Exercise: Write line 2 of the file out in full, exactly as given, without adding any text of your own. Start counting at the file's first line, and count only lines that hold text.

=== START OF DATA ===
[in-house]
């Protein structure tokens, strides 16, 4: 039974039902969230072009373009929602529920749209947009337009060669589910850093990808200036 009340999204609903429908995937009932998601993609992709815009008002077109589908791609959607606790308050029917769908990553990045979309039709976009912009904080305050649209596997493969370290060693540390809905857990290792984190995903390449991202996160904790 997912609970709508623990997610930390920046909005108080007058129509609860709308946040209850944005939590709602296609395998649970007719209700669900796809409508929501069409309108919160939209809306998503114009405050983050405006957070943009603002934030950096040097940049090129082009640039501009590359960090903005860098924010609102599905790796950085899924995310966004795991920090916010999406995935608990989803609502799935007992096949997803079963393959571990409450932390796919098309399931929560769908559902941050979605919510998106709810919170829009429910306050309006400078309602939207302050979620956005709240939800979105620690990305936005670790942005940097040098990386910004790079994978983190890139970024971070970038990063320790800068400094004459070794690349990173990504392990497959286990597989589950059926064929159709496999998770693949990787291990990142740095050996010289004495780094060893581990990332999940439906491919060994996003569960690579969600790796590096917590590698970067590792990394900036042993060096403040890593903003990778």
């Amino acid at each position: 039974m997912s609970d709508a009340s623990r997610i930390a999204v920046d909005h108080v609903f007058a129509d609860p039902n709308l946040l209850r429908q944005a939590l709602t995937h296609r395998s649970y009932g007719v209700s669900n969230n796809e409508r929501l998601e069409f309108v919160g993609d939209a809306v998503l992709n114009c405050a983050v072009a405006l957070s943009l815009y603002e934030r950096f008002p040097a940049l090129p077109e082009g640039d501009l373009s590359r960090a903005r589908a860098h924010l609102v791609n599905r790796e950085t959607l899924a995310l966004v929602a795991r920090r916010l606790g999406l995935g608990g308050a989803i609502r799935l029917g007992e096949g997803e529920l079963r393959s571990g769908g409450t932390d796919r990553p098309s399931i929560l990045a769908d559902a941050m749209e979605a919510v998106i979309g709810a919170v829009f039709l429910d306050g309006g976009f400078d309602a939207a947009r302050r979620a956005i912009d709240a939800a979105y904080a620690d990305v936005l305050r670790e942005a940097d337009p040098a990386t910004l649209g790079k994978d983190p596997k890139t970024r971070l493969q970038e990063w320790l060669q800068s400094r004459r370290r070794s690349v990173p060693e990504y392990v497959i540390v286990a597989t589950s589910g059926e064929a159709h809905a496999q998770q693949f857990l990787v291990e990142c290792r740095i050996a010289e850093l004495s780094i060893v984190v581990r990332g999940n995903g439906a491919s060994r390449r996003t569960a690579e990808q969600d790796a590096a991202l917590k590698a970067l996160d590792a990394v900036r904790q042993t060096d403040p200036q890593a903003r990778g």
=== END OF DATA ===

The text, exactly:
């Protein structure tokens, strides 16, 4: 039974039902969230072009373009929602529920749209947009337009060669589910850093990808200036 009340999204609903429908995937009932998601993609992709815009008002077109589908791609959607606790308050029917769908990553990045979309039709976009912009904080305050649209596997493969370290060693540390809905857990290792984190995903390449991202996160904790 997912609970709508623990997610930390920046909005108080007058129509609860709308946040209850944005939590709602296609395998649970007719209700669900796809409508929501069409309108919160939209809306998503114009405050983050405006957070943009603002934030950096040097940049090129082009640039501009590359960090903005860098924010609102599905790796950085899924995310966004795991920090916010999406995935608990989803609502799935007992096949997803079963393959571990409450932390796919098309399931929560769908559902941050979605919510998106709810919170829009429910306050309006400078309602939207302050979620956005709240939800979105620690990305936005670790942005940097040098990386910004790079994978983190890139970024971070970038990063320790800068400094004459070794690349990173990504392990497959286990597989589950059926064929159709496999998770693949990787291990990142740095050996010289004495780094060893581990990332999940439906491919060994996003569960690579969600790796590096917590590698970067590792990394900036042993060096403040890593903003990778």